Well into the 2013-14 school year, administrators at Gov. Thomas Johnson Middle School in Frederick remained baffled about how to encourage a sixthgrade girl to attend school and end the repeated absences that already reached 40 days that year. Under school guidelines, they could opt to expel her. But it wasn’t the route they preferred.
“The student was extremely smart, very talented,” says guidance counselor Reginald Gunter. “But we weren’t making progress here.” So Gunter reached out to leaders of the nonprofit Project Alive that offers support for educational mentoring, family support and liaison services at the student’s neighborhood of Lucas Village, a low-income community in the city.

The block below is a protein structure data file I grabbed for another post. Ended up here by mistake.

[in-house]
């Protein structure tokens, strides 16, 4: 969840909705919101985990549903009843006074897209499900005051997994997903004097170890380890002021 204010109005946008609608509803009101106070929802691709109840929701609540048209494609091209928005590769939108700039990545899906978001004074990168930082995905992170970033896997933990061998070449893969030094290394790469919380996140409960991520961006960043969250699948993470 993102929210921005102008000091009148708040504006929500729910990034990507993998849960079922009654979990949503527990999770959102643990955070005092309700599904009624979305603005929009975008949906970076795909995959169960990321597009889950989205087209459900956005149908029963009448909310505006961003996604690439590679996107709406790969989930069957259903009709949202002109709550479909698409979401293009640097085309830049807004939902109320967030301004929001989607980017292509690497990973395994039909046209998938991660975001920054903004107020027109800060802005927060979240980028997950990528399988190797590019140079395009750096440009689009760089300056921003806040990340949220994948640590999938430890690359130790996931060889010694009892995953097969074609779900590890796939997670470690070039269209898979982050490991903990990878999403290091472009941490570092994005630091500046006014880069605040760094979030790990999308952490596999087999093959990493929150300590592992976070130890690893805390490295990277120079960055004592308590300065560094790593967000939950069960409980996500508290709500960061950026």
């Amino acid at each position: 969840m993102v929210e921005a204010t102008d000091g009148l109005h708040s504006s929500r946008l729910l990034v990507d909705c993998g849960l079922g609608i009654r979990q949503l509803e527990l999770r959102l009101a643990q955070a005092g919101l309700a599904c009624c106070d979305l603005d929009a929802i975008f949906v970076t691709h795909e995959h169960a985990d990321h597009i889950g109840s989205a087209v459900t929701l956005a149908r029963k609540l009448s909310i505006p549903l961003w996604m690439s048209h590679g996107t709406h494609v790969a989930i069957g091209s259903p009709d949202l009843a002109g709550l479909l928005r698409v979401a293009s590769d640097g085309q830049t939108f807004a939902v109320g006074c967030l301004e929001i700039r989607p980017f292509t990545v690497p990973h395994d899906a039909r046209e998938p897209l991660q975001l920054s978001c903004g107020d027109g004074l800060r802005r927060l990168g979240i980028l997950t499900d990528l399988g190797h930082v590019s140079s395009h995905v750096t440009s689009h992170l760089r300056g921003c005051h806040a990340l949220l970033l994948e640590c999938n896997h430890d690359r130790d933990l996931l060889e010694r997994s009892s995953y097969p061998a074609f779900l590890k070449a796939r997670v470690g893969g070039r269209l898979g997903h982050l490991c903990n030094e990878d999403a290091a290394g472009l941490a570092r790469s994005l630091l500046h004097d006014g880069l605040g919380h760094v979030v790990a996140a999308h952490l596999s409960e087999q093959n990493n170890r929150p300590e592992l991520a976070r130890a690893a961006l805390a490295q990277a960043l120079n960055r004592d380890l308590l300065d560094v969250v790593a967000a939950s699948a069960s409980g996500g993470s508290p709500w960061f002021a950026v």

With the nonprofit’s help, Gunter learned about issues the student was facing at home and found ways to communicate. “I began to make inroads,” he says. Gunter was able to coax the student back into regular school attendance, but when her family moved out of Lucas Village and she changed schools, the problems began again.
Written by Christina L. Lyons, copyright 2015 Frederick Magazine